Lawmakers Must Pay to Attend Event Featuring Inouye, LaHood

article top

BY JIM DOOLEY – Many lawmakers who received free invitations to a high-powered private reception next week at the Hilton Hawaiian Village will now have to pay $36.75 apiece to attend.

The change came after organizers of the event, which features appearances by U.S. Transportation Secretary Ray LaHood and senior Hawaii U.S. Sen. Daniel Inouye, checked with the state Ethics Commission on the propriety of giving free invitations to legislators.


The event is one of dozens of receptions, dinners, fundraisers and other gatherings thrown each year during the legislative session which until recently offered free admission to lawmakers.

Newly-appointed Ethics Commission executive director Leslie Kondo advised Senators and Representatives last month that the Ethics Code restricts acceptance of many such gifts.

Next week’s reception is sponsored by the Pacific Resources Partnership, a consortium of the Carpenters Union and building contractors, which checked with Kondo’s office after the free invites were distributed to officeholders at the state Capitol.

Kondo told PRP’s lawyers that he felt only legislative leaders with “protocol” connections to the reception could accept free tickets, said John White, PRP executive director.

White said he understood that “protocol” standing would include “the chairmen of a transportation committee and leadership in the Senate and House where their work area would dictate a very clear connection,” said White.

White said the event is “a welcome reception for Secretary Ray LaHood.  We’ve tried to invite a cross section of community leaders in government, business, labor and non-profits to meet the secretary, to have a chance to talk with him informally and to hear a few remarks from him.”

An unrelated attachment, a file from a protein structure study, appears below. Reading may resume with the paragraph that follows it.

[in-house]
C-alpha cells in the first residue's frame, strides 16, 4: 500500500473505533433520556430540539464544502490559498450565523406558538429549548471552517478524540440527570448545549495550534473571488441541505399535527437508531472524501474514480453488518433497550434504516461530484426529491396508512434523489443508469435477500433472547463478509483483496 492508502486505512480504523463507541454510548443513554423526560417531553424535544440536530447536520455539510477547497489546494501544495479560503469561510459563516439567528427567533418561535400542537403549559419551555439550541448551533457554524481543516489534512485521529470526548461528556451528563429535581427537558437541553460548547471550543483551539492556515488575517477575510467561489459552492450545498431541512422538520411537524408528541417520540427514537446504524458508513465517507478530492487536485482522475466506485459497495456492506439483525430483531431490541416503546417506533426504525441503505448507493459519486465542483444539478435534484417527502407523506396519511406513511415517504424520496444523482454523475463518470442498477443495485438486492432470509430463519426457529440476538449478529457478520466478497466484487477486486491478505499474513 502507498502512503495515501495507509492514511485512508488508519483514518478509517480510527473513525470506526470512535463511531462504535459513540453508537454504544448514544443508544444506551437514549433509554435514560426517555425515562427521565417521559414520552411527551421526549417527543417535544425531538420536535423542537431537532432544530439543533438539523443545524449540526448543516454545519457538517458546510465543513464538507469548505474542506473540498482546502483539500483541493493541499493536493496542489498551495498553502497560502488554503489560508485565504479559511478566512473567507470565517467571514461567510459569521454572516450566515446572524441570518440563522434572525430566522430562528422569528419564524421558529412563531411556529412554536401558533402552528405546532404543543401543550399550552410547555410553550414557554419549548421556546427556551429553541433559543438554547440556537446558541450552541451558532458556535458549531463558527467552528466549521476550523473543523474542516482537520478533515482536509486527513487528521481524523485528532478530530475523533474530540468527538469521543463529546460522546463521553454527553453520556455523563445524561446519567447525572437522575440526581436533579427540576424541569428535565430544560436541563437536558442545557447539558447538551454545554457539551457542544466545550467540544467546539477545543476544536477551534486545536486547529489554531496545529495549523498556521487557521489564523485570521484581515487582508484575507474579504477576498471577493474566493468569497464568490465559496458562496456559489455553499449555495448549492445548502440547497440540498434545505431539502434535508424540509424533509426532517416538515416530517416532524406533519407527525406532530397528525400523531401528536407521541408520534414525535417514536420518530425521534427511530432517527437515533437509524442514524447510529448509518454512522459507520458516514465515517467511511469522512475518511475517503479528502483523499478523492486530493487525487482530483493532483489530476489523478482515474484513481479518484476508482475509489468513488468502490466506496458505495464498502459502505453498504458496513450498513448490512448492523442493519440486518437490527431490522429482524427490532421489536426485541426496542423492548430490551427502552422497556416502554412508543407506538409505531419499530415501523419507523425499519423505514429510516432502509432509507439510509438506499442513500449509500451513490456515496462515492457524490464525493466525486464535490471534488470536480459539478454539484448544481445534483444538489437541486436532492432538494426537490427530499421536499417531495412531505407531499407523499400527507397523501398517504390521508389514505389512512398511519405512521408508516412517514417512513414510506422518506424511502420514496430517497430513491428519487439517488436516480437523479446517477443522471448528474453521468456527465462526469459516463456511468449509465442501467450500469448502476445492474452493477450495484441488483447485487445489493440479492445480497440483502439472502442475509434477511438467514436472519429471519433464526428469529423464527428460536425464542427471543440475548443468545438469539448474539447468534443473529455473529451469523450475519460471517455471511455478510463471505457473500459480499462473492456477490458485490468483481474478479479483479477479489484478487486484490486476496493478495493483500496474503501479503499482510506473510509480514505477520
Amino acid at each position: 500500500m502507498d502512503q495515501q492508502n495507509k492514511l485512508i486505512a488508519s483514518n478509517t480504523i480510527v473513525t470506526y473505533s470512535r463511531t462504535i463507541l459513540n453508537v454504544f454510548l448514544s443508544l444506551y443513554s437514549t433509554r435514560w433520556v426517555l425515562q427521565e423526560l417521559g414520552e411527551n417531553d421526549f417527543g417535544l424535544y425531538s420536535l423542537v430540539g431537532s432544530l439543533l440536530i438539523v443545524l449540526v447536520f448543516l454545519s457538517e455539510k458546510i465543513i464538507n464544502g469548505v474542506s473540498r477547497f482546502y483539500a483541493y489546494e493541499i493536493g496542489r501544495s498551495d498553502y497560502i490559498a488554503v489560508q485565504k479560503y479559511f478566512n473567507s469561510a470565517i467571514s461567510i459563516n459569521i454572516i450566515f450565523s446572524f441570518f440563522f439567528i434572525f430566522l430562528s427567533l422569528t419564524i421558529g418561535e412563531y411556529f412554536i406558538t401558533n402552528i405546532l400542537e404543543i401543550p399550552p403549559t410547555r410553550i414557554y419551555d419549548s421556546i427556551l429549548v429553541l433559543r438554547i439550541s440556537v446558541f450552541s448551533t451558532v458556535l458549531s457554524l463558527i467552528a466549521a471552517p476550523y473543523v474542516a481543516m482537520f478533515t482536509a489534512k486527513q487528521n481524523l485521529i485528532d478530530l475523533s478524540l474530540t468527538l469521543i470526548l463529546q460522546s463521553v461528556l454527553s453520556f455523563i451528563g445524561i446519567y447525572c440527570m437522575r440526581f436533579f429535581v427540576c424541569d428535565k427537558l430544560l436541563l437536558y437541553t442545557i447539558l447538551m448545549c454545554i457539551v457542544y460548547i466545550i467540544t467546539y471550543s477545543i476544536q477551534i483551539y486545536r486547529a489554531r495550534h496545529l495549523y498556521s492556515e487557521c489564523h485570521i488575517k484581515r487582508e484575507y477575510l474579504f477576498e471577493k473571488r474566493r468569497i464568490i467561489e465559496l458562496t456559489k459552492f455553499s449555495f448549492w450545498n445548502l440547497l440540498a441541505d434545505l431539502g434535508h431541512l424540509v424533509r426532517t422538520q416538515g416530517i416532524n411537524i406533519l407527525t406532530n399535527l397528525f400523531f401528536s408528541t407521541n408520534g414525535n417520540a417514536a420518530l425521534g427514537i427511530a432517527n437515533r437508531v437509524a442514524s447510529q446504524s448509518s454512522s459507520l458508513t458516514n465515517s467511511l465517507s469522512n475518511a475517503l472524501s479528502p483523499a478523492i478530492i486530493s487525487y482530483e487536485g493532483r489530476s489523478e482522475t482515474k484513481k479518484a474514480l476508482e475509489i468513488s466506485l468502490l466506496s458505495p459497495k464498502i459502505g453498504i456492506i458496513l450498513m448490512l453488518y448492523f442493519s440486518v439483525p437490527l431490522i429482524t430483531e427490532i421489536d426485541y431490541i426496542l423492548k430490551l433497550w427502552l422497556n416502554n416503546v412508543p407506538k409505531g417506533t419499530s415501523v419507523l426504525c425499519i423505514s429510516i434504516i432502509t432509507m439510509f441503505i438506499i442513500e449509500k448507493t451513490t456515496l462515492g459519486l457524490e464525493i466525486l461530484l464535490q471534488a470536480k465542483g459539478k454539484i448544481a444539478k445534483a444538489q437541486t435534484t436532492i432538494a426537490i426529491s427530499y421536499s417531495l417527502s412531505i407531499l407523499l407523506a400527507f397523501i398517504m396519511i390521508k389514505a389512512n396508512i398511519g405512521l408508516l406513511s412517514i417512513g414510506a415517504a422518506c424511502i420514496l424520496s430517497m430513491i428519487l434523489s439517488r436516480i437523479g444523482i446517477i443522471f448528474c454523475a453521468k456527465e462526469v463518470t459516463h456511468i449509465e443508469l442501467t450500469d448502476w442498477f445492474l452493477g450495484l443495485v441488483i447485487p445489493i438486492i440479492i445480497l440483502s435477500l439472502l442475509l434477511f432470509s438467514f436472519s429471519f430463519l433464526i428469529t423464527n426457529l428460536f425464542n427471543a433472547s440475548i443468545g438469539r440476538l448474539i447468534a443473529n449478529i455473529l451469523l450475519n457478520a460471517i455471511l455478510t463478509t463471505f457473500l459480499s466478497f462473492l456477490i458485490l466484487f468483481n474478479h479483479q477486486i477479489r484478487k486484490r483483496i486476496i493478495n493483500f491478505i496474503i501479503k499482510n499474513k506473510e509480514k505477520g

PRP is a leading supporter of the $5 billion Honolulu rapid transit project which broke ground last month and depends largely on federal transit funding.

In a letter today to legislators, White rescinded the free invitations to lawmakers who lack the proper protocol.

“Although we wanted to provide the unique opportunity to hear a ranking U.S official to all legislators without charge, PRP has been advised that this may raise issues with (the ethics code),” White wrote.

“To assist you in participating at this event, PRP has determined that the fair value for the cost of the food at the reception is $36.75,” the letter continued.

“If this was paid by you to PRP, we believe your attendance would not raise (ethical) issues,” White wrote.

“We regret this unfortunate situation but PRP believes that this option would nullify the perception issue that was highlighted in recent legislative hearings,” the letter said.

The reception invitations and ethical questions about them were first reported publicly by Hawaii Reporter Wednesday.

Kondo has said that his position on gift ethics has mirrored advice given by the Commission and its staff long before he took office.

But it has stirred controversy at the Legislature this year and provoked introduction of a bill that would have allowed any state employee to accept gifts valued at $200 or less even if intended to influence an official action by the recipient.

That language in the bill brought an outcry from public interest groups and the measure as now amended would allow officials to accept invitations worth up to $200 to fundraising events organized by or for tax-exempt, non-profit charities.

This week the Ethics Commission voted 3-1 in opposition to that bill, noting that it would unfairly help large non-profits that lobby government for funding.

The measure is now pending in the House of Representatives.



Previous articleGovernor Abercrombie Announces Circuit Court Appointment
Next articleWorld Bank: Five Years, $235 Billion for Japan Recovery
Jim Dooley joined the Hawaii Reporter staff as an investigative reporter in October 2010. Before that, he has worked as a print and television reporter in Hawaii since 1973, beginning as a wire service reporter with United Press International. He joined Honolulu Advertiser in 1974, working as general assignment and City Hall reporter until 1978. In 1978, he moved to full-time investigative reporting in for The Advertiser; he joined KITV news in 1996 as investigative reporter. Jim returned to Advertiser 2001, working as investigative reporter and court reporter until 2010. Reach him at